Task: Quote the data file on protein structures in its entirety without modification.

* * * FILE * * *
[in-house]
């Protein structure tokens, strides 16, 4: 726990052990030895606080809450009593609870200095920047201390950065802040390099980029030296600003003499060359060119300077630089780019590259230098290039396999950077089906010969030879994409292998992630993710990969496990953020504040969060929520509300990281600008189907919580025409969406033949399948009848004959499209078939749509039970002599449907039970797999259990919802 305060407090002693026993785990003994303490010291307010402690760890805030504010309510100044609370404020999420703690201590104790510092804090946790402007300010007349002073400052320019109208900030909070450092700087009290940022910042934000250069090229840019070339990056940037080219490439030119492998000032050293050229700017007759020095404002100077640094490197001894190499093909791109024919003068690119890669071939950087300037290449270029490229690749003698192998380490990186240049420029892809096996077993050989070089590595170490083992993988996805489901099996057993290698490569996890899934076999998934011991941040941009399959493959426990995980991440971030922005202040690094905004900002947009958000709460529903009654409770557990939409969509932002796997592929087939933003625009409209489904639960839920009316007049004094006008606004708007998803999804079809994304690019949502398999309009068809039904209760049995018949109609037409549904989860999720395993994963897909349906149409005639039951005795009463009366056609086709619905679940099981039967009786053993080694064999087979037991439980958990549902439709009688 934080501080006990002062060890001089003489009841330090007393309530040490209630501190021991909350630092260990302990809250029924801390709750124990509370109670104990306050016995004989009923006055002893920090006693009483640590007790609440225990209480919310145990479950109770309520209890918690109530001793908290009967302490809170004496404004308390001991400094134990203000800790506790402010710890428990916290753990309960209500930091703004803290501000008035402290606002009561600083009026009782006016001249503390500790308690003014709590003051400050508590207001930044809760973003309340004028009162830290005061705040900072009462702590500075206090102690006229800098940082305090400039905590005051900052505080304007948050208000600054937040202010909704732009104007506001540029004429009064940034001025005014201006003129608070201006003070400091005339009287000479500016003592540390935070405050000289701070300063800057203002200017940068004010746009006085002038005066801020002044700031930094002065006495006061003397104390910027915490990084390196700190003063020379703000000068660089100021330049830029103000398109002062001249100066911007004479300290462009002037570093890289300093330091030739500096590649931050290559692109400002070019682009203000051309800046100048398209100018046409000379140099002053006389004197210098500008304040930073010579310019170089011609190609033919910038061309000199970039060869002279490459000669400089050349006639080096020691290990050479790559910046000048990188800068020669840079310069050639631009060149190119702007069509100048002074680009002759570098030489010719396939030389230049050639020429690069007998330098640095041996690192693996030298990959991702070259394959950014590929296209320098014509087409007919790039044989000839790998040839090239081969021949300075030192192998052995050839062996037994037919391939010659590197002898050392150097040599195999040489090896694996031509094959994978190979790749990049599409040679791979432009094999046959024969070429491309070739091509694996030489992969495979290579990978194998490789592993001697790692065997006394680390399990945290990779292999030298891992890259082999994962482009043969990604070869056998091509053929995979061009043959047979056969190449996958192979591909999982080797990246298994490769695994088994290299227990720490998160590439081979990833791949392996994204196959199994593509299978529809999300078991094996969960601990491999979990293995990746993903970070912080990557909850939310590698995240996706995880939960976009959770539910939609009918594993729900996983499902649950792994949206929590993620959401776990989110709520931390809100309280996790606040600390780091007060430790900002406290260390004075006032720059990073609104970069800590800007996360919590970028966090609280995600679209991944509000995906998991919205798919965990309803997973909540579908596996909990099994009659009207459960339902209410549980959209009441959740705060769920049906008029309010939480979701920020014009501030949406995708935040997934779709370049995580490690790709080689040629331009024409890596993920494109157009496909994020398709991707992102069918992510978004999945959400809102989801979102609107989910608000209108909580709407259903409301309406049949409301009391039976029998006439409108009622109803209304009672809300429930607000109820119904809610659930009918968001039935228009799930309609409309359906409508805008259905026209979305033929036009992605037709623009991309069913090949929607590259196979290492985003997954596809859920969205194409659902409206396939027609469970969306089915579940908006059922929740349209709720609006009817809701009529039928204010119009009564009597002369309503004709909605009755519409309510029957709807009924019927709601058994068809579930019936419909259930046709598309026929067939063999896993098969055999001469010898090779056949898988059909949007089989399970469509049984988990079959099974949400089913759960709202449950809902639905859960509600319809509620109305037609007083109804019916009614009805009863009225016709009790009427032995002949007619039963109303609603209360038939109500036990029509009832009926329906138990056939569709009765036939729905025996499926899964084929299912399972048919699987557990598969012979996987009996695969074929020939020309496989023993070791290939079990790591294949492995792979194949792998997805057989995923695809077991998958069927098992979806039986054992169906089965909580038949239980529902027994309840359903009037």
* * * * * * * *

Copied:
[in-house]
């Protein structure tokens, strides 16, 4: 726990052990030895606080809450009593609870200095920047201390950065802040390099980029030296600003003499060359060119300077630089780019590259230098290039396999950077089906010969030879994409292998992630993710990969496990953020504040969060929520509300990281600008189907919580025409969406033949399948009848004959499209078939749509039970002599449907039970797999259990919802 305060407090002693026993785990003994303490010291307010402690760890805030504010309510100044609370404020999420703690201590104790510092804090946790402007300010007349002073400052320019109208900030909070450092700087009290940022910042934000250069090229840019070339990056940037080219490439030119492998000032050293050229700017007759020095404002100077640094490197001894190499093909791109024919003068690119890669071939950087300037290449270029490229690749003698192998380490990186240049420029892809096996077993050989070089590595170490083992993988996805489901099996057993290698490569996890899934076999998934011991941040941009399959493959426990995980991440971030922005202040690094905004900002947009958000709460529903009654409770557990939409969509932002796997592929087939933003625009409209489904639960839920009316007049004094006008606004708007998803999804079809994304690019949502398999309009068809039904209760049995018949109609037409549904989860999720395993994963897909349906149409005639039951005795009463009366056609086709619905679940099981039967009786053993080694064999087979037991439980958990549902439709009688 934080501080006990002062060890001089003489009841330090007393309530040490209630501190021991909350630092260990302990809250029924801390709750124990509370109670104990306050016995004989009923006055002893920090006693009483640590007790609440225990209480919310145990479950109770309520209890918690109530001793908290009967302490809170004496404004308390001991400094134990203000800790506790402010710890428990916290753990309960209500930091703004803290501000008035402290606002009561600083009026009782006016001249503390500790308690003014709590003051400050508590207001930044809760973003309340004028009162830290005061705040900072009462702590500075206090102690006229800098940082305090400039905590005051900052505080304007948050208000600054937040202010909704732009104007506001540029004429009064940034001025005014201006003129608070201006003070400091005339009287000479500016003592540390935070405050000289701070300063800057203002200017940068004010746009006085002038005066801020002044700031930094002065006495006061003397104390910027915490990084390196700190003063020379703000000068660089100021330049830029103000398109002062001249100066911007004479300290462009002037570093890289300093330091030739500096590649931050290559692109400002070019682009203000051309800046100048398209100018046409000379140099002053006389004197210098500008304040930073010579310019170089011609190609033919910038061309000199970039060869002279490459000669400089050349006639080096020691290990050479790559910046000048990188800068020669840079310069050639631009060149190119702007069509100048002074680009002759570098030489010719396939030389230049050639020429690069007998330098640095041996690192693996030298990959991702070259394959950014590929296209320098014509087409007919790039044989000839790998040839090239081969021949300075030192192998052995050839062996037994037919391939010659590197002898050392150097040599195999040489090896694996031509094959994978190979790749990049599409040679791979432009094999046959024969070429491309070739091509694996030489992969495979290579990978194998490789592993001697790692065997006394680390399990945290990779292999030298891992890259082999994962482009043969990604070869056998091509053929995979061009043959047979056969190449996958192979591909999982080797990246298994490769695994088994290299227990720490998160590439081979990833791949392996994204196959199994593509299978529809999300078991094996969960601990491999979990293995990746993903970070912080990557909850939310590698995240996706995880939960976009959770539910939609009918594993729900996983499902649950792994949206929590993620959401776990989110709520931390809100309280996790606040600390780091007060430790900002406290260390004075006032720059990073609104970069800590800007996360919590970028966090609280995600679209991944509000995906998991919205798919965990309803997973909540579908596996909990099994009659009207459960339902209410549980959209009441959740705060769920049906008029309010939480979701920020014009501030949406995708935040997934779709370049995580490690790709080689040629331009024409890596993920494109157009496909994020398709991707992102069918992510978004999945959400809102989801979102609107989910608000209108909580709407259903409301309406049949409301009391039976029998006439409108009622109803209304009672809300429930607000109820119904809610659930009918968001039935228009799930309609409309359906409508805008259905026209979305033929036009992605037709623009991309069913090949929607590259196979290492985003997954596809859920969205194409659902409206396939027609469970969306089915579940908006059922929740349209709720609006009817809701009529039928204010119009009564009597002369309503004709909605009755519409309510029957709807009924019927709601058994068809579930019936419909259930046709598309026929067939063999896993098969055999001469010898090779056949898988059909949007089989399970469509049984988990079959099974949400089913759960709202449950809902639905859960509600319809509620109305037609007083109804019916009614009805009863009225016709009790009427032995002949007619039963109303609603209360038939109500036990029509009832009926329906138990056939569709009765036939729905025996499926899964084929299912399972048919699987557990598969012979996987009996695969074929020939020309496989023993070791290939079990790591294949492995792979194949792998997805057989995923695809077991998958069927098992979806039986054992169906089965909580038949239980529902027994309840359903009037």